Exploring mental health challenges and implications for construction safety

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Abstract

Purpose: Over 2.7 million workers are employed in the UK construction industry and with the fragmented nature of the construction sector; cases of poor mental health of workers are on the increase. This upsurge in the number of workers experiencing poor mental health could directly impact construction safety with significant financial adverse consequences on employers and the UK economy. Studies have identified lapses within the construction sector emphasising the lack of transparency regarding reporting of mental health and well-being of construction workers due to the inadequate engagement from employers and the lack of genuine leadership commitment to tackle mental health. Design/methodology/approach: This study adopted a non-probability purposive sampling strategy, using a self-selected sample. A self-administered questionnaire benchmarked against the mental health core and enhanced standards tools by the “Stevenson/Farmer review of mental health and employers” served as the basis for the methodology. A total of 106 industry managers from highways, construction, maritime, utilities, home building, rail and haulage/fleet were involved in this study. Findings: The findings indicate that the industry is making good strides towards addressing mental health issues; poor mental health have significant financial burdens on businesses and the economy; some contractors have mental health initiatives and programmes in place; there is inconsistency of support available to employees; some contractors now integrate leadership training; the level of engagement vary based on the strategy and action plan adopted by organisations; different mechanisms are adopted for monitoring mental health issues, and there are cross-industry initiatives. Research limitations/implications: A limitation of this study is the number of participants which is not representative of the entire UK construction workforce. Therefore, the findings from this study as much as it presents some understanding of employee mental health and well-being cannot be overtly generalised across multiple industries, different geographic regions or contexts. Originality/value: Employers should have a clear representation of the mental health of their employees to help them understand what affects worker’s mental well-being and how they can support them. Disregarding the multifaceted causes of mental ill-health due to the perceived financial implications could be more devastating for the industry.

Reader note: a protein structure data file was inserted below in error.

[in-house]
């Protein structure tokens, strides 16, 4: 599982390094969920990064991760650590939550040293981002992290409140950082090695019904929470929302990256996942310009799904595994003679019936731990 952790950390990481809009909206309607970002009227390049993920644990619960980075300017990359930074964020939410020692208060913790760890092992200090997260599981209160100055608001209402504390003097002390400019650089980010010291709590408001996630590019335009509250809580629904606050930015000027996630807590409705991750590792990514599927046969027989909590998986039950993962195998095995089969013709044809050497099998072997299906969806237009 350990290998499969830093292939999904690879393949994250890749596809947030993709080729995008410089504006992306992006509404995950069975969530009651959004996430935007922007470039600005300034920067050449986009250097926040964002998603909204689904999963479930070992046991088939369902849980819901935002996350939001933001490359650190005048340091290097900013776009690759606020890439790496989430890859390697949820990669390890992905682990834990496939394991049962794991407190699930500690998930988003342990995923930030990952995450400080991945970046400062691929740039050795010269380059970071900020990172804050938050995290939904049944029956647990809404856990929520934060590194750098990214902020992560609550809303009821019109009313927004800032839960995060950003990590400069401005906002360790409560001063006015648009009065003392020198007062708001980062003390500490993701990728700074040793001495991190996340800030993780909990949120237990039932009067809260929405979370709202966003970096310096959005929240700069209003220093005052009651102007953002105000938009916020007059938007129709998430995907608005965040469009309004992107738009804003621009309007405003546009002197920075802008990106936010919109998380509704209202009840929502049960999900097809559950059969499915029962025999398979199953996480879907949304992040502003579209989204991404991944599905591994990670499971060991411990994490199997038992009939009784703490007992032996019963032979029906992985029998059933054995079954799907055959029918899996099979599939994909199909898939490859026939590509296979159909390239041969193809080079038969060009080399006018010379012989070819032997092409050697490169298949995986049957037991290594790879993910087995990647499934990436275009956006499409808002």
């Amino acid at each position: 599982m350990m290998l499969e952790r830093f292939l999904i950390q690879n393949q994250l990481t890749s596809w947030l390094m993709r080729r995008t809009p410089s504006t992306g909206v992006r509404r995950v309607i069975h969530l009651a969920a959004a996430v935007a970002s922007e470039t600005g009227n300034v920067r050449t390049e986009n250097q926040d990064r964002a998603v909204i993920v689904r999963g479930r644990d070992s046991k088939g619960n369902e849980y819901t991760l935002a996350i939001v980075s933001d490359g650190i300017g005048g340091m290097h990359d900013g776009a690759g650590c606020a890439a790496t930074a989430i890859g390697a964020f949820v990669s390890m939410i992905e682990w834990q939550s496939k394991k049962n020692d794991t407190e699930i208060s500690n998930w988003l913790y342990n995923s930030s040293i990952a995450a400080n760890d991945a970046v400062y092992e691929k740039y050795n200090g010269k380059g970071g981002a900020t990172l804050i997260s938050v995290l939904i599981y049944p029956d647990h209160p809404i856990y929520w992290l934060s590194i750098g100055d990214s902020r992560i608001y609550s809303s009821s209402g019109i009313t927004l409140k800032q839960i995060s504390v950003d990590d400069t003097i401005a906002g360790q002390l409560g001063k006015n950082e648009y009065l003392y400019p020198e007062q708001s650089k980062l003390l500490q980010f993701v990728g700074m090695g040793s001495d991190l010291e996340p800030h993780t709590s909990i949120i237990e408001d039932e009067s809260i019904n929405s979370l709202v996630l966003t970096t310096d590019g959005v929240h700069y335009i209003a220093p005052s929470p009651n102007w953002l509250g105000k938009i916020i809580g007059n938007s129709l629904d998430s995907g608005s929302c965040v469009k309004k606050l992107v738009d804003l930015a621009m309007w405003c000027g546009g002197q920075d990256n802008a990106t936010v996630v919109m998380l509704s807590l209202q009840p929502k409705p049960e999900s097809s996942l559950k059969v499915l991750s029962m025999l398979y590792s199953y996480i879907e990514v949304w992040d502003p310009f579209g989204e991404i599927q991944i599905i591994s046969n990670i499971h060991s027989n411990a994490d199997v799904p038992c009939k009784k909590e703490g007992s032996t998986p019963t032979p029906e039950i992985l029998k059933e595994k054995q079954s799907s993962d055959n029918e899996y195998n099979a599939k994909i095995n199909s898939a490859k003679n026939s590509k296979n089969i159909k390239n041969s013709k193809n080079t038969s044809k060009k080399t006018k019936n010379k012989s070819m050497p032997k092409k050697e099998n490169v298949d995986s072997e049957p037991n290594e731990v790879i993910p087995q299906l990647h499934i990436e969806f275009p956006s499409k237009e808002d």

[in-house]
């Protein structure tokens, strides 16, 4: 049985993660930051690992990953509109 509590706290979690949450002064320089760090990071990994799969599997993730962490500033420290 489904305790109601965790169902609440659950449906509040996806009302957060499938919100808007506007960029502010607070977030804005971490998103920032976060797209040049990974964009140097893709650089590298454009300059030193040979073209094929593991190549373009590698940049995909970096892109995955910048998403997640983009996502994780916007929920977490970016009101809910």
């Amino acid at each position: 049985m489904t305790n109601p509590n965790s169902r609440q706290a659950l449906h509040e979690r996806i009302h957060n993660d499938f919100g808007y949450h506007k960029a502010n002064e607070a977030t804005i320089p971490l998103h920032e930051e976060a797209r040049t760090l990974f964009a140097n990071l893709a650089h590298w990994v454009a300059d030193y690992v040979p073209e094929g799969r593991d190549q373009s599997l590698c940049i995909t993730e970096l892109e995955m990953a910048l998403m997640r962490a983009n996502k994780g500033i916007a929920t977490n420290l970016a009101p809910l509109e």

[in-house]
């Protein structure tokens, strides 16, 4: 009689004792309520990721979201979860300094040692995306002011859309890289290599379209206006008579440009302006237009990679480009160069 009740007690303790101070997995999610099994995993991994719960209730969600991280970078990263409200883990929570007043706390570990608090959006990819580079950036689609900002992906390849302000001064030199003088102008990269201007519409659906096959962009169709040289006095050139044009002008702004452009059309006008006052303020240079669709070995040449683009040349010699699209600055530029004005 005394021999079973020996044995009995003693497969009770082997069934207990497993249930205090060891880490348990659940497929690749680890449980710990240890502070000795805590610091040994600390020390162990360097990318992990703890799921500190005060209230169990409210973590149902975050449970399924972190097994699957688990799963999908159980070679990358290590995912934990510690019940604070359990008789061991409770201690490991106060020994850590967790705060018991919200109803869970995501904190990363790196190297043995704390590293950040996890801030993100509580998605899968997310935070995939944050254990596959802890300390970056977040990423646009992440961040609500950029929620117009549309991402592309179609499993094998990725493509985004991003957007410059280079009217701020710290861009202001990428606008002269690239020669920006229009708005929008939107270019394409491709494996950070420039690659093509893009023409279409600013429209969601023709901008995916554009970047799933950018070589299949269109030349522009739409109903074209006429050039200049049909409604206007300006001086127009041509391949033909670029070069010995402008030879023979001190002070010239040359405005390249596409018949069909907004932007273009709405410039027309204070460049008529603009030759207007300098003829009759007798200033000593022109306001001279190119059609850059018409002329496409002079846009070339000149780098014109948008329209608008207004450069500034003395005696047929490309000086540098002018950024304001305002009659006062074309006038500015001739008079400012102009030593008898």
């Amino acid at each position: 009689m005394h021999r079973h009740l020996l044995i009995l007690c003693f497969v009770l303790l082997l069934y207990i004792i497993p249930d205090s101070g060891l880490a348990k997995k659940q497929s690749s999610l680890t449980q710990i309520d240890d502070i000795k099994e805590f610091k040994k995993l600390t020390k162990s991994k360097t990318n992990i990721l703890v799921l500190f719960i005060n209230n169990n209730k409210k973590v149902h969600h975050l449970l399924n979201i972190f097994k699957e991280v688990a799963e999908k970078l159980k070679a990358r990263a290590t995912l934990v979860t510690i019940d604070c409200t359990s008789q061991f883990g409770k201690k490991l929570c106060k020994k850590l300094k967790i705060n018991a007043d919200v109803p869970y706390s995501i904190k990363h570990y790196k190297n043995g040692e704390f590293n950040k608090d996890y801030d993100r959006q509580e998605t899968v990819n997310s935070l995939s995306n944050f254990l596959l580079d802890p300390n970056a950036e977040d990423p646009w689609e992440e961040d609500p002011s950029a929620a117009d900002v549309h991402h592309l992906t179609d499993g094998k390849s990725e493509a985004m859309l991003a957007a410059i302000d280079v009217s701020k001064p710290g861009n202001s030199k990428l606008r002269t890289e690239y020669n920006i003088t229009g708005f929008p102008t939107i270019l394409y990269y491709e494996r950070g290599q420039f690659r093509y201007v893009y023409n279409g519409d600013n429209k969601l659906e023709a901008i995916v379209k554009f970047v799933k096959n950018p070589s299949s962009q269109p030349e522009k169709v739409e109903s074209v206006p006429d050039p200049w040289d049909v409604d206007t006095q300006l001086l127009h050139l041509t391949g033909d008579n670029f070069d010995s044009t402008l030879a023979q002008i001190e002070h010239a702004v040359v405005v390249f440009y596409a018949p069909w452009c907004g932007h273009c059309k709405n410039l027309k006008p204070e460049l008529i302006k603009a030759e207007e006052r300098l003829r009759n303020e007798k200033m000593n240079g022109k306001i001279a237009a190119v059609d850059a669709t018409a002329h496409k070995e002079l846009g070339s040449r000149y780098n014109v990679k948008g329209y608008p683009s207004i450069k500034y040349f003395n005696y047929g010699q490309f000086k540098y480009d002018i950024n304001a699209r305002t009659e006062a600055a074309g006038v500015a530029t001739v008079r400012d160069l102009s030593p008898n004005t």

Original languageEnglish
Number of pages32
JournalJournal of Engineering, Design and Technology
Early online date21 Nov 2023
DOIs
Publication statusE-pub ahead of print - 21 Nov 2023

Keywords

  • Construction safety
  • Mental health

ASJC Scopus subject areas

  • General Engineering

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